Once the students solve the problem. etc. or code. American Society for Engineering Education . For example. One final feature of Classroom Presenter that assists the instructor is the ability for the student to provide short feedback information to the instructor on-the-fly during the lecture. the instructor needs to be able to control feedback in order to maintain control of the class. or where the material has been well explained. Again. in a natural way. The instructor may then choose from among the student responses and display them anonymously on the projector for further discussion by the class.on the notebook. Another very valuable tool contained in Classroom Presenter is one which allows students to send their screen input to the instructor’s screen. Notebooks can be readily used to capture the presenter’s in-class slides and ink. Feedback consists of a type of popup note that appears on the instructor’s machine and is generated by one or more student s’ input from their tablet PC. the instructor is able to pose questions to the class during the normal flow of the class based on the material being discussed in the presentation. Examples of feedback from three different students are shown in Figure 4. Obviously. The instructor may present a partially completed logic diagram and ask the students to complete the design. Proceedings of the 2005 American Society for Engineering Education Annual Conference & Exposition Copyright © 2005. By using this type of interaction capability. This feature is a major step in facilitating active learning. much as they would do in a pen and paper or chalkboard exercise. and can be used to review notes after class. they transmit their solution to the instructor’s computer. the students may use electronic ink applied by stylus (pen) devices to enter their designs. Feedback marks are located adjacent to areas on the slide where the student is having problems. Classroom Presenter allows feedback to be turned either on of off throughout the presentation. Or the students may be asked to write the program to drive a particular hardware interface device to perform specific operations. By clicking on a feedback option on the student tablet. a student may feel that the instructor is going to fast and that the presentation needs to slow down in order for him/her to keep up. a note will pop up on the instructor’s screen with an appropriate message.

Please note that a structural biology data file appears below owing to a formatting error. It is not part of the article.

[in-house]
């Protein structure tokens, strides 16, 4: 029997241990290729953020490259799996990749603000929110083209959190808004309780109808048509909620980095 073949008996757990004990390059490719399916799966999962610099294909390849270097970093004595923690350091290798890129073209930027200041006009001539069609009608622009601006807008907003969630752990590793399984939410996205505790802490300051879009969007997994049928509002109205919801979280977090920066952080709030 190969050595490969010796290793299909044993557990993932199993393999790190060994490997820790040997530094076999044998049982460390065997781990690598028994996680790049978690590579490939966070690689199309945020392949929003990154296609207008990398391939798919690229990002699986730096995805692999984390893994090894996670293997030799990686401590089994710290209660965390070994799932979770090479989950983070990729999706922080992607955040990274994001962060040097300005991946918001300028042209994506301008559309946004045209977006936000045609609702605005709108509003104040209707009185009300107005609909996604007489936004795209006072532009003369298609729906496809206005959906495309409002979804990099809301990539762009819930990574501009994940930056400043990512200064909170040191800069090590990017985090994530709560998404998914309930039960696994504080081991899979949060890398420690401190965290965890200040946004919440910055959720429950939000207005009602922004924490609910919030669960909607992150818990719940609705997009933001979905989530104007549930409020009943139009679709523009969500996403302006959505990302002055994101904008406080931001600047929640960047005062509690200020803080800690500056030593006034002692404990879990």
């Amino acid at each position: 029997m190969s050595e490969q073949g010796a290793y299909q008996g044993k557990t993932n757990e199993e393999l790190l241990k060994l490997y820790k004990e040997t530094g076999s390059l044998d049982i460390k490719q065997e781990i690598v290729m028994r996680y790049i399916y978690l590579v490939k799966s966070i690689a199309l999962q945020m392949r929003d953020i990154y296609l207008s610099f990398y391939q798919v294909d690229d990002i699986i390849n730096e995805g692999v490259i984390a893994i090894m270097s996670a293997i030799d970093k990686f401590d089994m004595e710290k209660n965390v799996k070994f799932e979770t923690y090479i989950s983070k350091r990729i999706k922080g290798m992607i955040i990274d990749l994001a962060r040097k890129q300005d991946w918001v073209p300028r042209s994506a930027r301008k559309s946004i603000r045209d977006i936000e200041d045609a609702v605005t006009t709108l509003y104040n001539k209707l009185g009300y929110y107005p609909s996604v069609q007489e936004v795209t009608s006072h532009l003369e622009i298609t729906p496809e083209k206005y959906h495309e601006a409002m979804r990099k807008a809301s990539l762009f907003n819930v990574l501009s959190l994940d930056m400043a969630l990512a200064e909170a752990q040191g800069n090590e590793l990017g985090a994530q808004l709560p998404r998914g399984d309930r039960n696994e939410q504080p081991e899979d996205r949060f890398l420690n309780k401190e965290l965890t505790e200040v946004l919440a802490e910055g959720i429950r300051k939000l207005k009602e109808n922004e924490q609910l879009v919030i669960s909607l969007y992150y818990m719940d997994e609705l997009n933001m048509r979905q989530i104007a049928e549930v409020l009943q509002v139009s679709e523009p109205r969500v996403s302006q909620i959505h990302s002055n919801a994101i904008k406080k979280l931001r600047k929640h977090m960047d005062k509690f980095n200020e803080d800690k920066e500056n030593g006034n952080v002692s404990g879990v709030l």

Twenty tablet PCs were distributed in a classroom of 40 students in both the spring of 2004 and the spring of 2005. but without Tablet PCs. the need to perform a more involved transformation soon became apparent. the performance of the Tablet PC group was monitored and compared to others in the sophomore cohort who took the same course. At Virginia Tech. Students were able to capture the instructors electronic ink notes. This was a rather mechanical operation and took little effort. Throughout the course. Exercise slides were included wherein Proceedings of the 2005 American Society for Engineering Education Annual Conference & Exposition Copyright © 2005. To take advantage of the improved interaction possibilities. Students used the tablets on a daily basis throughout the semester to take notes. and CS students with most students taking the course in their sophomore year. slides were adjusted so that the instructor would fill in more blanks on the fly. American Society for Engineering Education . to respond to in-class exercises. To set up the class. However. Diagrams were left partially completed so that they could be finished during class with students collaborating on the details of completion. First. in order to truly take advantage of the new technology-based tools. new slides were added to incorporate more active learning opportunities in the presentation. students kept journals of their experience and documented their satisfaction and concerns with the use of the tablet PCs. it was necessary for the instructor to convert his PowerPoint slides over to the file format acceptable by Classroom Presenter which is called the CSV format.Figure 4 Instructor screen with examples of student feedback messages Classroom Experience Tablet PCs configured with Classroom Presenter and Microsoft OneNote were used in a course entitled Introduction to Computer Engineering. CpE. Additionally. this course is required of EE. and to perform work in small group projects.